http://www.nzepc.auckland.ac.nz/features/florence/ross09.asp]
    Quasimodo’s Last Poem (7/9/99-18/2/2000)


    Notes:

    From Salvatore Quasimodo, “Ho fiori e di notte invito i pioppi.” In Tutte le Poesie. Ed. Gilberto Finzi. Grandi Classici. 1995 (Milano: Arnoldo Mondadori Editore, 2001): 259.


  27. Seven Levels of the Waterfall (2002)
    Letter (to Lien Stevens)
    Trekking
    I – Hill Country
    In the Opium Museum
    II – Golden Triangle
    On the Frontier
    III – Air-con Bus
    The Débâcle
    IV – Ayutthaya
    To the River Kwai
    V – Rafthouse
    Erawan
    VI – Erewhon
    The Massage Parlour
    VII – Bangkok


  28. Published:

    Summer Book from Eye Street. Edited by Rewyn Alexander. ISBN 0254-0193 (Auckland: Bright Communications, 2005): 1-8.
    Seven Levels of the Waterfall
    I – Hill Country
    Ban Rim Lai (6/1/02)
    Chiang Rai (6/1/02)
    II – Golden Triangle
    Mekong Sunset (7/1/02)
    Lao-Burmese Border (7/1/02)
    III – Air-con Bus
    Chris (8/1/02)
    Daniella (8/1/02)
    IV – Ayutthaya
    Victory Chedi of Naresuan the Great (9/1/02)
    The Squirrel (9/1/02)
    V – Rafthouse
    Wat Tam Sua (10/1/02)
    Khun Phen (10/1/02)
    VI – Erawan
    No Fear (11/1/02)
    ‘Show a little compassion, guys’ (11/1/02)
    VII – Bangkok
    The Golden Mountain (12/1/02)
    Eurotrash (12/1/02)


  29. Stone Pine Lavender (2002)


  30. Published:

    When You Give so Much: Recollections of Alan Brunton. nzepc (6/12/02). [Available at: http://www.nzepc.auckland.ac.nz/authors/brunton/recollections/stone.asp]
    Stone Pine Lavender (15/12-19/12/2000)


    Notes:

    The italicised words in stanza 8 of this poem are taken from W. H. Auden’s “In Memory of W. B. Yeats” (1939).


  31. The Return of the Vanishing New Zealander (2003)
    I ♥ NZ
    NZ Golf (and English) Academy
    Boi-Boi on Karaoke
    Language School Picnic
    Journey to the West
    Index
    Mysteries: A Christmas Poem
    In the Days of The Lord of the Rings
    A Question of Faith
    Bonfire Gothic


  32. Published:

    The Return of the Vanishing New Zealander. By Jack Ross. ISBN 978-0-9864507-6-1 (Dunedin: Kilmog Books, 2009)

    I ♥ NZ (11/2/99)
    NZ Golf (and English) Academy (31/12/98)
    Boi-Boi on Karaoke (29/12/98)
    Language School Picnic (28/3/98)
    Journey to the West
    1 – Evening (18/6-20/9/98)
    2 – Clouds (18/6-9/9/98)
    3 – Countdown (18/6-9/9/98)
    Index (27/12/01- 4/3/02)
    Mysteries: A Christmas Poem
    The stones have eyes …. (6/10-29/11/03)
    Brought down … (10-29/11/03)
    There is no same word … (2/9-29/11/03)
    In the Days of The Lord of the Rings (20-27/11/02)
    A Question of Faith (22-26/3/03)
    Bonfire Gothic
    1 – Dogshit at a distance (12/1-5/2/03)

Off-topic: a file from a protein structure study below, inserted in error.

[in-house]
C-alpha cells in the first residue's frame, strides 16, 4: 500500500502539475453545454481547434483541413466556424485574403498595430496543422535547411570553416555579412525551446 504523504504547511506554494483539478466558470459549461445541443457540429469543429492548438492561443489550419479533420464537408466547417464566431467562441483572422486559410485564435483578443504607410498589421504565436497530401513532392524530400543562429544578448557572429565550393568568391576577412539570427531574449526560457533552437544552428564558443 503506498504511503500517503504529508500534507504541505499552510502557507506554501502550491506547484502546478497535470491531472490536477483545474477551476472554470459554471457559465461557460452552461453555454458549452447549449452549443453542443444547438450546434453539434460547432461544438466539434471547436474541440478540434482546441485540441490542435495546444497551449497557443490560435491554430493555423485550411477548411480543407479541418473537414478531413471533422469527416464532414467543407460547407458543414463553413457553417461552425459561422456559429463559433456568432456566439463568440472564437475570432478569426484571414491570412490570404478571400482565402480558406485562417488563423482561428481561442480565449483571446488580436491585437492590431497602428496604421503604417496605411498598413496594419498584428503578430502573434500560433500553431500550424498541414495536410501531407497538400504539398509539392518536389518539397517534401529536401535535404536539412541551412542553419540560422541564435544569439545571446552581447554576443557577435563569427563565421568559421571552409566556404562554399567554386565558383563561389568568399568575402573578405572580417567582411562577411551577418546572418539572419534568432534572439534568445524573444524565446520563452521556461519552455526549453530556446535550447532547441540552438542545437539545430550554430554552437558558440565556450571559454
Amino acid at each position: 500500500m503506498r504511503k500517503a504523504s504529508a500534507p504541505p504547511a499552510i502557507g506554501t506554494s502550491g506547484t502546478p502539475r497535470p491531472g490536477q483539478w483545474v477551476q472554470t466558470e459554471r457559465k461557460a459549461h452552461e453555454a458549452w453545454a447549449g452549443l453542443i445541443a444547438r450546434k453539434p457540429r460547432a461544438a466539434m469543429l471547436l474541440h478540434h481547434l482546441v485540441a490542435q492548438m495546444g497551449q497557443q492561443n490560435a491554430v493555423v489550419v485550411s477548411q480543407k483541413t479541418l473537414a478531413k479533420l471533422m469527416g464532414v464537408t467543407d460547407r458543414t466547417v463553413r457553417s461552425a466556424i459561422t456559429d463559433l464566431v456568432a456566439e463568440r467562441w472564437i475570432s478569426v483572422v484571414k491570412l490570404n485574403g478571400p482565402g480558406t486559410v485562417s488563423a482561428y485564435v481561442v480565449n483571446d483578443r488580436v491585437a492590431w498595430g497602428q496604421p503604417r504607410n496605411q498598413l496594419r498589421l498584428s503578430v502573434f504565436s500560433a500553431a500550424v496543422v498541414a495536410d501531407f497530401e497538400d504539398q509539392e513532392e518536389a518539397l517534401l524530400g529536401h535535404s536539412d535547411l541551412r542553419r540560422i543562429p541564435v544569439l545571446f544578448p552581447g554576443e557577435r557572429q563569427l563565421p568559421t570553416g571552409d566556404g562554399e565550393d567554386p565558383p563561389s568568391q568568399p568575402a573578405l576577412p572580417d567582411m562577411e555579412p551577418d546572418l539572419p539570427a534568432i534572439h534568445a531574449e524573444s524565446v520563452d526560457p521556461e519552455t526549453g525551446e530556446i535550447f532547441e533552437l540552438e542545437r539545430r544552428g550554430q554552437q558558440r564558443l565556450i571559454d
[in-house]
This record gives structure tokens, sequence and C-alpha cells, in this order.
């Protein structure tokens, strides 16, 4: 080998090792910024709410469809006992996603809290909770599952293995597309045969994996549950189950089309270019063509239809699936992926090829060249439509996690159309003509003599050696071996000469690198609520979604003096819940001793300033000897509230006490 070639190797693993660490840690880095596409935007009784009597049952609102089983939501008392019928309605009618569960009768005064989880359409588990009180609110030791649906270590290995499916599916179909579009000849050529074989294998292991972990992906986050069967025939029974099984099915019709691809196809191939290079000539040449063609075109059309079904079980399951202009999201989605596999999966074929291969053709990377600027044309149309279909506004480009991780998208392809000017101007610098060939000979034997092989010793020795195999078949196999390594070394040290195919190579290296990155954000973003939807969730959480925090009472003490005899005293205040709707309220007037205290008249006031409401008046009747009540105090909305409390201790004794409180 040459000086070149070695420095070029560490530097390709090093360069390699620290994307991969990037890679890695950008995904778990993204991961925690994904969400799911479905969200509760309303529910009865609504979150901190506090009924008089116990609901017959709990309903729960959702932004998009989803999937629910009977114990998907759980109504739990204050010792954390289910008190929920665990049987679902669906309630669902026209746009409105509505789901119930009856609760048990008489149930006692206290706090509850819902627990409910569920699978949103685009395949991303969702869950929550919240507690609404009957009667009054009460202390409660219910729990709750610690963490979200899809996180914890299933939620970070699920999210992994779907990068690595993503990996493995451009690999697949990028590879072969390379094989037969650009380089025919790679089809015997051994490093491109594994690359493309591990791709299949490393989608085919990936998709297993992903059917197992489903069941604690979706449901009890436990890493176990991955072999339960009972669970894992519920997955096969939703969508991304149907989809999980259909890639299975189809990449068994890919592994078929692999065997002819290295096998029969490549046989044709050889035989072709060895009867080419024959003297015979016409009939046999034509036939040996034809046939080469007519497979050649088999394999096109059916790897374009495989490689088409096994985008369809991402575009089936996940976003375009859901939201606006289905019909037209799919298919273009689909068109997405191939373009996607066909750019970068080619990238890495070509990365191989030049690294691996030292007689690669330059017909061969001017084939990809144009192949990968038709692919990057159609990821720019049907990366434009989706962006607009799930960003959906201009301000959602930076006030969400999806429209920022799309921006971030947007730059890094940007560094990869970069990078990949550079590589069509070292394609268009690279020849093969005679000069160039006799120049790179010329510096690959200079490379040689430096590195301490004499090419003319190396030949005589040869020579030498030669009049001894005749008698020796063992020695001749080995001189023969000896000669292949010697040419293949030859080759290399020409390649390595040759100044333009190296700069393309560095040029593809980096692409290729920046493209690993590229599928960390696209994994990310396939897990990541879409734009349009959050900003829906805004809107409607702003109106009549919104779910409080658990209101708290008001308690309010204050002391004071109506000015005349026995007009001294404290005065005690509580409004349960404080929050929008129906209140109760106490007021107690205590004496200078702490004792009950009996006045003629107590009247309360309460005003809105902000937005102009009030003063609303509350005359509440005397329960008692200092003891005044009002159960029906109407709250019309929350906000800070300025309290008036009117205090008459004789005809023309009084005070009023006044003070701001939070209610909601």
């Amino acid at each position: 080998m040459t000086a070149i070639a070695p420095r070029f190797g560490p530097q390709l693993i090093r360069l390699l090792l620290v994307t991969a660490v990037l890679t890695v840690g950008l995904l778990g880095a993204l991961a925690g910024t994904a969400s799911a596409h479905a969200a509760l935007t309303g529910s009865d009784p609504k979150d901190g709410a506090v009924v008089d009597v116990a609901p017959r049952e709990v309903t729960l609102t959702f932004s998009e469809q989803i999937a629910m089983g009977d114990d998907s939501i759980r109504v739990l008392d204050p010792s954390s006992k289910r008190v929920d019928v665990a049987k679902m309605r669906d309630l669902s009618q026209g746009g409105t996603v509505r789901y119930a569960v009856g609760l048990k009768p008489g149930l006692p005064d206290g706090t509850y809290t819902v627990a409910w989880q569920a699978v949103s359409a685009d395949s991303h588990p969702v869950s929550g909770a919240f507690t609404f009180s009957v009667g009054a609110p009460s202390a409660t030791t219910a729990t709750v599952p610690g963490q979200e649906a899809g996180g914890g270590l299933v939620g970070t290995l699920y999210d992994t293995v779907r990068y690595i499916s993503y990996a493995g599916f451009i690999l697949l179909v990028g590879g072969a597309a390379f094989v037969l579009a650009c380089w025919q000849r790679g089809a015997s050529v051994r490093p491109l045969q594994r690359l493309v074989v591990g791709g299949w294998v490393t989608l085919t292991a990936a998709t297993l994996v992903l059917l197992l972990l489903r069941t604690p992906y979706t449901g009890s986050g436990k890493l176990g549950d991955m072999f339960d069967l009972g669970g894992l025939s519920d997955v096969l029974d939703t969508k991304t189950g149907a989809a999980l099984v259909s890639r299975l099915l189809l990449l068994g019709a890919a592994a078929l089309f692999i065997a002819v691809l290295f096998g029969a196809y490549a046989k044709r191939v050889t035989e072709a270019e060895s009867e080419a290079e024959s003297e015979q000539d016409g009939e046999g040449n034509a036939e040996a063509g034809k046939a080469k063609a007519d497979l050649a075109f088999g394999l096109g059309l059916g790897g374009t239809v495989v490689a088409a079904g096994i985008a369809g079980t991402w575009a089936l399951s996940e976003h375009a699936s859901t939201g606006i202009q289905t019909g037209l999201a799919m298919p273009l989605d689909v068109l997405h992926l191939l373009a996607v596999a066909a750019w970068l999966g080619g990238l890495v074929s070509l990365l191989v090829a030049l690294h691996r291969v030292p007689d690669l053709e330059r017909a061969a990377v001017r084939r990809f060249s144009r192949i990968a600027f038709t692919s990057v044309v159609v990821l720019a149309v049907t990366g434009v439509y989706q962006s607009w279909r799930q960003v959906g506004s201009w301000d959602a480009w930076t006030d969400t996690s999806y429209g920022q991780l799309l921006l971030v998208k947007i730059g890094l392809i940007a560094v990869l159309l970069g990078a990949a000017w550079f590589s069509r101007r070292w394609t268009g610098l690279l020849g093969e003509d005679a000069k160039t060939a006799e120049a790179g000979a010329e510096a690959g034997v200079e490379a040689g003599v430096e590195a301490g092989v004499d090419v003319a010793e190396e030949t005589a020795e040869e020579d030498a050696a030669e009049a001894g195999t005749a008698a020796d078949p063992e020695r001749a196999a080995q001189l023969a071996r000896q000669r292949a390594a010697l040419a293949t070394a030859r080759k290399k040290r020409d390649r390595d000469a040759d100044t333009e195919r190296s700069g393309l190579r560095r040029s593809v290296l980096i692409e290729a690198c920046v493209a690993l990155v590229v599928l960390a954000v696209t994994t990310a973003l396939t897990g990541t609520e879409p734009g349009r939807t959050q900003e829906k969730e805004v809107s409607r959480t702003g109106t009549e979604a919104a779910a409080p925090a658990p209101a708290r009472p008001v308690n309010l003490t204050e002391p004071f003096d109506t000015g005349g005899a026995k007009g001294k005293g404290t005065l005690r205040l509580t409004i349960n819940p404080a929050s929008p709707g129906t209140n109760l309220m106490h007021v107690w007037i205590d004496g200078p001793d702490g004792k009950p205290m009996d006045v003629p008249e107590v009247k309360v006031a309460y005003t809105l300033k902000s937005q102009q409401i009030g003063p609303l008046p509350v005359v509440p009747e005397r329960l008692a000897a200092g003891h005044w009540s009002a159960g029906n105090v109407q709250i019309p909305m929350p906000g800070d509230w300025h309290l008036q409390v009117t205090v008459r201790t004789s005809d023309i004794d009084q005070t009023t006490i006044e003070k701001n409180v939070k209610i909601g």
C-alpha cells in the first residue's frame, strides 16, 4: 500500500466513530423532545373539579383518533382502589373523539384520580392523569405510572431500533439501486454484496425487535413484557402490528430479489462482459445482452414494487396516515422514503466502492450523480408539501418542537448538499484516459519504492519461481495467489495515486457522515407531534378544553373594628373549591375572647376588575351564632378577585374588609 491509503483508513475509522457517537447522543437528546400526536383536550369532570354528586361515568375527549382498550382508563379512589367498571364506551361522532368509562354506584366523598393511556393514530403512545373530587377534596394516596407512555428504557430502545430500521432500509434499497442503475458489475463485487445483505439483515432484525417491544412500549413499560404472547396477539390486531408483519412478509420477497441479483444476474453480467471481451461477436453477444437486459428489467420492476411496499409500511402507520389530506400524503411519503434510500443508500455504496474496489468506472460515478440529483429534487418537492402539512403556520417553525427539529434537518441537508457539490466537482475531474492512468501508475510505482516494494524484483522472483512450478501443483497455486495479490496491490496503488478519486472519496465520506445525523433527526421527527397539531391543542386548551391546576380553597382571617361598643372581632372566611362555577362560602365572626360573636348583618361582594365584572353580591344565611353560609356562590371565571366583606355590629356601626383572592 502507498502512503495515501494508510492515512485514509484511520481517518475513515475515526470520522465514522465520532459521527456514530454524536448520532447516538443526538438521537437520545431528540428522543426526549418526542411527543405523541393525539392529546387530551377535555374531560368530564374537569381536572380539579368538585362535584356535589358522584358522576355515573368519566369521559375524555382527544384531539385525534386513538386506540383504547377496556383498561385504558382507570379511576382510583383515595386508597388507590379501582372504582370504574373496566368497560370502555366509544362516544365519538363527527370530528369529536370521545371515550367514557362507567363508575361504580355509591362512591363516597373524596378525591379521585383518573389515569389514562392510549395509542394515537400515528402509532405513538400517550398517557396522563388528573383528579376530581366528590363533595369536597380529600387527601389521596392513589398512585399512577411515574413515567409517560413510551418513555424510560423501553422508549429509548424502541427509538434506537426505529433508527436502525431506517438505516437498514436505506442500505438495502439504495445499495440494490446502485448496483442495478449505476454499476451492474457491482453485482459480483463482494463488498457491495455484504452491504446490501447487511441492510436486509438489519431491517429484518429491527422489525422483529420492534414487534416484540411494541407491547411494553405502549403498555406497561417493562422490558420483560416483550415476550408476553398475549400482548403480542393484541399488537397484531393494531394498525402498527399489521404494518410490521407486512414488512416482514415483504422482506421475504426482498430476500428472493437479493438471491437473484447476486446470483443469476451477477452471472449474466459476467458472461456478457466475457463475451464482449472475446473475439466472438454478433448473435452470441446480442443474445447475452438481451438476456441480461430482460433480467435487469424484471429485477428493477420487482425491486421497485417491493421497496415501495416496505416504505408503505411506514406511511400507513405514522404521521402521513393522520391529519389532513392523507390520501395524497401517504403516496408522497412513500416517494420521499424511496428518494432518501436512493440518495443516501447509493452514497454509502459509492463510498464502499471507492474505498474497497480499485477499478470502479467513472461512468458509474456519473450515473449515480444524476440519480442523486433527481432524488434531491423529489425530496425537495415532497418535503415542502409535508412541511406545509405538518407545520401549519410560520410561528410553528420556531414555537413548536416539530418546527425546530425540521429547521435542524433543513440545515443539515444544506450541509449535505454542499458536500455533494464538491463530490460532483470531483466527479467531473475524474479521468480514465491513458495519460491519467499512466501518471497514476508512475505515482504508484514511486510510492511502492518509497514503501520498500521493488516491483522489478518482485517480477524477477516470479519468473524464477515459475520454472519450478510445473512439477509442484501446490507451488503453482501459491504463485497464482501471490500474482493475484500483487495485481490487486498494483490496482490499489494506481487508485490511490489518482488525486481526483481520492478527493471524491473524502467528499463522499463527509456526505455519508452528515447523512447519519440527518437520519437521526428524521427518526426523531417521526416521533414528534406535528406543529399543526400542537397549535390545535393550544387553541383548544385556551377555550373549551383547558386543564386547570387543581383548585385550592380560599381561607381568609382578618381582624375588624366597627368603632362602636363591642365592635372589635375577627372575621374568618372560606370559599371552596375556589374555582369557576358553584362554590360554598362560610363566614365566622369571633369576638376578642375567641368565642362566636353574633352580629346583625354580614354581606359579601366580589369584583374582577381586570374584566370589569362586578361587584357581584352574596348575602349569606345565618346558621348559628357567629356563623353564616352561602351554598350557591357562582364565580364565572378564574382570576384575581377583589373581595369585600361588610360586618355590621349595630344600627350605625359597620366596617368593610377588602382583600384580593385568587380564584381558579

2 – Diaphanous sails (30/1-5/2/03)


  33. Samsara – Breaking through (2003)


  34. Published:

    evasion 2.1 (2003): 21.
    Samsara – Breaking through (10-23/1/03)


    Notes:

    A tulpa is an embodied thought-form, as described in Alexandra David-Néel’s Magic and Mystery in Tibet (1931).


  35. Love in Wartime (2003)
    Carl sniffed
    1 – Porphyry skyline
    2 – Rhinoceros
    3 – Entering the world again
    SEX is natural
    4 – Bright Flowers
    5 – You just don’t have the sympathy
    6 – Stops when you watch it


  36. Published:

    Love in Wartime. By Jack Ross (Wellington: Pania Press, 2007)

    Carl sniffed (12/1-8/3/03)
    1 – Porphyry skyline (26/2-1/3/03)
    2 – Rhinoceros (13/2-1/3/03)
    3 – Entering the world again (11/1-2/3/03)
    SEX is natural (8-10/3/03)
    4 – Bright Flowers (10-11/3/03)
    5 – You just don’t have the sympathy (10/2-1/3/03)
    6 – Stops when you watch it (17/8/02-6/3/03)


    Notes:

    The epigraph to this sequence, from Tina Shaw’s “Street Scene,” is taken from An Affair of the Heart: A Celebration of Frank Sargeson’s Centenary, edited by Graeme Lay and Stephen Stratford (Auckland: Cape Catley, 2003) 141-45.


  37. The Miracle (2006)


  38. Published:

    Dear Heart: 150 New Zealand Love Poems. Edited by Paula Green. ISBN 978-1-86979-762-1 (Auckland: Godwit, 2012): 55.
    The Miracle (4-13/8/06)


  39. Three Sisters (after René Char) (2004)
    blue pharos love
    1 – in the urn of the second
    2 – twosies
    3 – shoulder your children


  40. Published:

    Muses (for Joanna Margaret Paul). brief 32 (2005): 95-98.
    Three Sisters (with David Howard) (9-12/4/04)


    Notes:

    Mon amour à la robe de phare bleue,
    Je baise la fièvre de ton visage
    Où couche la lumière qui jouit en secret
    . …
    – René Char, “Les Trois Soeurs,” from Fureur et mystère : Poèmes 1938-44 (1948).

    Translated by David Howard & Jack Ross [literal version by Jack Ross; sections i & 1 drafted by David Howard, revised by Jack Ross; sections 2 & 3 by Jack Ross].


  41. Zen and the Art of America’s Next Top Model (2006)


  42. Published:

    OBAN 06 Online Poetry Anthology. nzepc (28/4/06). [Available at: http://www.nzepc.auckland.ac.nz/features/oban06/ross.asp]
    Zen and the Art of America’s Next Top Model (17-24/2/06)


  43. from Roadworks: Auckland Geography (2006)